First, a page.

So what would have one seen in Asheville newspapers during the 1900-1907 period we are interested in here? From his perspective as a (not incidentally, unionized) conductor on the platform of a streetcar, and through the newspaper he read religiously every afternoon after work, Asbury watched and read.
Most obviously in some respects, popular culture was in major flux. The Victor Talking Machine Company began operations in 1901. Its production of it ubiquitously advertised talking machines and records was vast. (Delve into that history here, if you are interested. And even if you aren’t, the industry publication Talking Machine World for 1906 offers a fascinating window on early cultural media technology.)
The advent of sound recordings had an enormous impact upon the dynamics, production and distribution of many cultural forms and genres from the 1880s onward–in Asheville
as well as virtually everywhere else. Sears Roebuck knew the market: its 1902 catalog had an eight-page “Talking Machine Department.” Dunham’s Music House on Patton Avenue knew the market, too. It ran newspaper advertisements regularly, touting the new-fangled devices.
But it wasn’t just devices that commanded attention. Intermingled with such advertisements were some that betokened other currents.
These few print advertisements, touching on products, services, new technologies, entertainments, cultural genres and practices, public discourses and boundaries provide a small but not unrepresentative glimpse into the Asheville of 1900-1907. Each could be multiplied many times.
Beyond print, motion pictures (introduced in 1896) were beginning to make their appearance. The Gayety Theater advertisement here is believed to be the first evidence of the public showing of a motion picture in the city.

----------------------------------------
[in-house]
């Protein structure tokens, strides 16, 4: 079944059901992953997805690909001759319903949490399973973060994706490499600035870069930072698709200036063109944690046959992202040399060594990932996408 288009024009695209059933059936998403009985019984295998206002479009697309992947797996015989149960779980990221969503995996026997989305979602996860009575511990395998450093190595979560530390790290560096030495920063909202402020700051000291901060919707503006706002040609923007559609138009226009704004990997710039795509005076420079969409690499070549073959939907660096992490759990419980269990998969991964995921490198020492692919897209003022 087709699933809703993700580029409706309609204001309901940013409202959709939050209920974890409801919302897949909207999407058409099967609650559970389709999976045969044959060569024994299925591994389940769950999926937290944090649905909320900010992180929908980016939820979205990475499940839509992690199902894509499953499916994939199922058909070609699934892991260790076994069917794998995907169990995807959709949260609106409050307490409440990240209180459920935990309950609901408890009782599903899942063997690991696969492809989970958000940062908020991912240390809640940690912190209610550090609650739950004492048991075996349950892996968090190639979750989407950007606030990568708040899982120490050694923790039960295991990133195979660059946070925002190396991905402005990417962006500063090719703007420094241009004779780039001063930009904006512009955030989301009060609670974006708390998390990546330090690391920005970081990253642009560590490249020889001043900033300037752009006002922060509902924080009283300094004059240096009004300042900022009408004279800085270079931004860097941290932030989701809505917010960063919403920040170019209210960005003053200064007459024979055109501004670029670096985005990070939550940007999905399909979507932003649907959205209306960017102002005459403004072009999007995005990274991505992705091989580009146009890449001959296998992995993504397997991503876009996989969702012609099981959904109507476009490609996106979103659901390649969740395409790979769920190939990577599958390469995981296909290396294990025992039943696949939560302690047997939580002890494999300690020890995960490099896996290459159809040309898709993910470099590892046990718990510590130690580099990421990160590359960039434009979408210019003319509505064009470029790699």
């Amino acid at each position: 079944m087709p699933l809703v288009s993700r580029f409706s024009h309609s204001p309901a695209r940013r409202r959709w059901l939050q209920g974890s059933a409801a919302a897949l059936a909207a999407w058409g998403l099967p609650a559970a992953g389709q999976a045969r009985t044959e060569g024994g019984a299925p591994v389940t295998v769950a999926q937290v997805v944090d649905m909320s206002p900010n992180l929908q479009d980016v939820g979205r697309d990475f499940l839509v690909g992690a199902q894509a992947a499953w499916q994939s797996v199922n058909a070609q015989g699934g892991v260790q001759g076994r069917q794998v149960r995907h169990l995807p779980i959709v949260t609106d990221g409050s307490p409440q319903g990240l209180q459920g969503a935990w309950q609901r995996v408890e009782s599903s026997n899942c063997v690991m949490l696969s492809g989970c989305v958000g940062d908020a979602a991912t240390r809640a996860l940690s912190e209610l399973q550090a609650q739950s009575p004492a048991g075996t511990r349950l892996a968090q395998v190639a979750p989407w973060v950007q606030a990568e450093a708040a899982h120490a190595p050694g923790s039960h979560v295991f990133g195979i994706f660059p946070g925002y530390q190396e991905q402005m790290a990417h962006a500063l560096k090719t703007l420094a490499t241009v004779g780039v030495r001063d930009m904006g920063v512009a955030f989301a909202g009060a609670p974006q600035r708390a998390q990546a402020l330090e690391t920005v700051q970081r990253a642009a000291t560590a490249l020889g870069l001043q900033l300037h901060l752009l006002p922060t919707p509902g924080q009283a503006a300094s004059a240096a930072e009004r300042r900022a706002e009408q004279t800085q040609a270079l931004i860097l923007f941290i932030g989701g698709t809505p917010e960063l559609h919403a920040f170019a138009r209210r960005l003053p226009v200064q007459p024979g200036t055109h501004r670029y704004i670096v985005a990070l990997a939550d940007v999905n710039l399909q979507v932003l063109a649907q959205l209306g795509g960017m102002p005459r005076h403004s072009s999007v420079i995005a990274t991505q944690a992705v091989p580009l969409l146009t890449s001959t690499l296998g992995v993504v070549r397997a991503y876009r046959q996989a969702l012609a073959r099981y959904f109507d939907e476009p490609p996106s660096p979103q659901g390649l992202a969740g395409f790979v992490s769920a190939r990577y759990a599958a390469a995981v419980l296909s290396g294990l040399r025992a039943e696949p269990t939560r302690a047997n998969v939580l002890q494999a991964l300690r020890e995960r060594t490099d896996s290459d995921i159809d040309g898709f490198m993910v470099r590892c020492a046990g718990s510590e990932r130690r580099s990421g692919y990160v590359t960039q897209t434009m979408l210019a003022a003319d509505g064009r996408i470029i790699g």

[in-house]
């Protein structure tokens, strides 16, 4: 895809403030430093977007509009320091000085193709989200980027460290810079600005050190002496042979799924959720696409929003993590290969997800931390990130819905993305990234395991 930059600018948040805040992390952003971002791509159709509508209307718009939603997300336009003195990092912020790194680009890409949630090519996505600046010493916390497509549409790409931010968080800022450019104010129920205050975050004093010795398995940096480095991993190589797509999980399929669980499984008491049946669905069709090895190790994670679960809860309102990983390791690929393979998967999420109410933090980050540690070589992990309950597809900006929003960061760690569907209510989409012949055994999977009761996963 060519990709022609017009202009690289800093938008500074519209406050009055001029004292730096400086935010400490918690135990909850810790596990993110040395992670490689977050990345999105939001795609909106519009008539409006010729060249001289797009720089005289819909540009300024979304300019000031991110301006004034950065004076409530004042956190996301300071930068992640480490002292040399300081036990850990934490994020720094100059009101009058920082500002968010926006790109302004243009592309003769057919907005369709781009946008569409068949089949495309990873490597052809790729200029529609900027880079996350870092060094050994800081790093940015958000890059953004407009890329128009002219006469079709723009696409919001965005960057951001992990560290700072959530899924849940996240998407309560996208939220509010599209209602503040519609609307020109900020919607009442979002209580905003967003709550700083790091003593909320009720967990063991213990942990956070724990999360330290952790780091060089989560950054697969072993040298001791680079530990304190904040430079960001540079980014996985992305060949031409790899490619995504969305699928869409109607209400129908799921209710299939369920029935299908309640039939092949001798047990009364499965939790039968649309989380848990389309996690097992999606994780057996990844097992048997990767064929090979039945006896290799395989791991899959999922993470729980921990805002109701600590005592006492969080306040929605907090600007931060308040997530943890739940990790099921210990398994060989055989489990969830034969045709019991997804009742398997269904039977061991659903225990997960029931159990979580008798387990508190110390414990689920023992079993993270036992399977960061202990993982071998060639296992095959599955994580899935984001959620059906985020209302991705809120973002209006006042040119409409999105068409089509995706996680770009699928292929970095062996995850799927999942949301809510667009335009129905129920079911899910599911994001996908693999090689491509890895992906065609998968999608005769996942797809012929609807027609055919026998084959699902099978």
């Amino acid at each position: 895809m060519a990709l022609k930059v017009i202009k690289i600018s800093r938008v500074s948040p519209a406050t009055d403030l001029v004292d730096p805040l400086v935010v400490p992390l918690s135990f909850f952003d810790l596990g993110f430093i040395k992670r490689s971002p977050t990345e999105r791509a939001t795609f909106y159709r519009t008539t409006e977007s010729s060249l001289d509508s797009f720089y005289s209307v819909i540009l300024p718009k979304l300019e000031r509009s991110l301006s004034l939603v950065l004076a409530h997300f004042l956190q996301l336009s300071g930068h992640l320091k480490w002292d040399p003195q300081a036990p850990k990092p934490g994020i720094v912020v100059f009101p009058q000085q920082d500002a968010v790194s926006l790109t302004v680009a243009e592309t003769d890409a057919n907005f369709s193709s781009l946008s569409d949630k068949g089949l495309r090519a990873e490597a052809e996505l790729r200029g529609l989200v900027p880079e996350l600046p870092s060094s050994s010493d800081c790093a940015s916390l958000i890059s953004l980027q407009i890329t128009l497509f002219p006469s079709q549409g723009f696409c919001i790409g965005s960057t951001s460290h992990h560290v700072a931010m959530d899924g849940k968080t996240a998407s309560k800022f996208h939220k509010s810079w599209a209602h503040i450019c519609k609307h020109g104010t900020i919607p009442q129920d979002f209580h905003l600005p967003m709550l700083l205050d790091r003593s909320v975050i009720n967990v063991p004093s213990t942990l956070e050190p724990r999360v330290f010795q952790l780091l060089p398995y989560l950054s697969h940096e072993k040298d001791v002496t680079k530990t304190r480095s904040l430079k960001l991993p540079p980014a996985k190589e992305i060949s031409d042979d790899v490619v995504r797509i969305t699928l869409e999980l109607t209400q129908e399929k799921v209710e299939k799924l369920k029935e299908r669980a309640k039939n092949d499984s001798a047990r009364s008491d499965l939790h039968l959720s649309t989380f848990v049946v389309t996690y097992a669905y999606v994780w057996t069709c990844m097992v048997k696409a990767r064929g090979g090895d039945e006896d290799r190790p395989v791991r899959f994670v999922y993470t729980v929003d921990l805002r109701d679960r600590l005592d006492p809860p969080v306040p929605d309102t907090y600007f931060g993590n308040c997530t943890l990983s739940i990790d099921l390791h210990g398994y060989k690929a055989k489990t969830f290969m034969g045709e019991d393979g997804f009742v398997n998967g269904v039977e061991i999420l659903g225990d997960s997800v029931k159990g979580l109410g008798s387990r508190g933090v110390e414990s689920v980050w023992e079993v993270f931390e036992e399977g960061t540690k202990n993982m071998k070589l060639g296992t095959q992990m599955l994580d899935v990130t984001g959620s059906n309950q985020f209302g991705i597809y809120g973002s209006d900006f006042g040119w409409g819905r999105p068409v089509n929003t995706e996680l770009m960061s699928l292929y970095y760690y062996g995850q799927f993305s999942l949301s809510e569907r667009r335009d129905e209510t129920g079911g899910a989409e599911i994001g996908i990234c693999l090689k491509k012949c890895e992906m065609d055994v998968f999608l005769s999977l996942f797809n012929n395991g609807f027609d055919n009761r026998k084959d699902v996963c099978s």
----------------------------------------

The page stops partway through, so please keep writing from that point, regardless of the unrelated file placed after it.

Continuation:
Ashevillians were obviously ready: an Asheville Citizen headline of the same date announced that the Gayety “opened to a packed house.”
A graphic online introduction to this new and fast-changing aspect of popular culture throughout North Carolina is available at Going to the Show.
My next post will focus on the “house behind the big house” that Asbury, Ella and their three children lived in at 44 South French Broad Avenue for more than fifteen years.
Although no drawings or photographs survive, I have been able to piece together from multiple–if mostly fragmentary–sources, a fairly full picture of the very large lot (eight times as large as most of the nearby ones, and running all the way through the block from South French Broad to Grove Street), the carriage house and its two Cadillac touring cars, the servants’ house, and the big house (more than 12,000 square feet, it seems, and probably built in the late 1880s). Who owned this estate so near the central business district? What did the big house look like? How large were the smaller houses–especially the one rented by the Whisnant family? Where were they all placed placed on the lot?
Following this piece of bricolage, and assisted by some taped interviews I conducted with my father and his sisters thirty years ago, I will move to the subsequent post on “a day in the life” of the family. Where did they get their food and where did they eat together? How many rooms did the house have, and how were they furnished and lived in? (I have been able to learn about this, though not a piece of their furniture survives.) How was school for the children? What about child rearing ideas and practices. And so on. Stay tuned.
A Portion of the People: Three Hundred Years of Southern Jewish Life; David C. Bailey, et al., Trolleys in the Land of the Sky (2000); Burnet, Up From Slavery: Isaac Dickson, Asheville Pioneer, Mountain Xpress (2/14/2012); Encyclopedia of Southern Jewish Communities; Jan Schochet and Sharon Fahrer, The Family Store: A History of Jewish Businesses in Downtown Asheville, 1880-1990 (2008); Freeman Irby Stephens, The History of Medicine in Asheville (2013); Walter R. Turner, Development of Streetcar Systems in North Carolina; Darin Waters, Life Beneath The Veneer: The Black Community in Asheville, North Carolina from 1793 to 1900 (Ph.D. diss., UNC, 2011).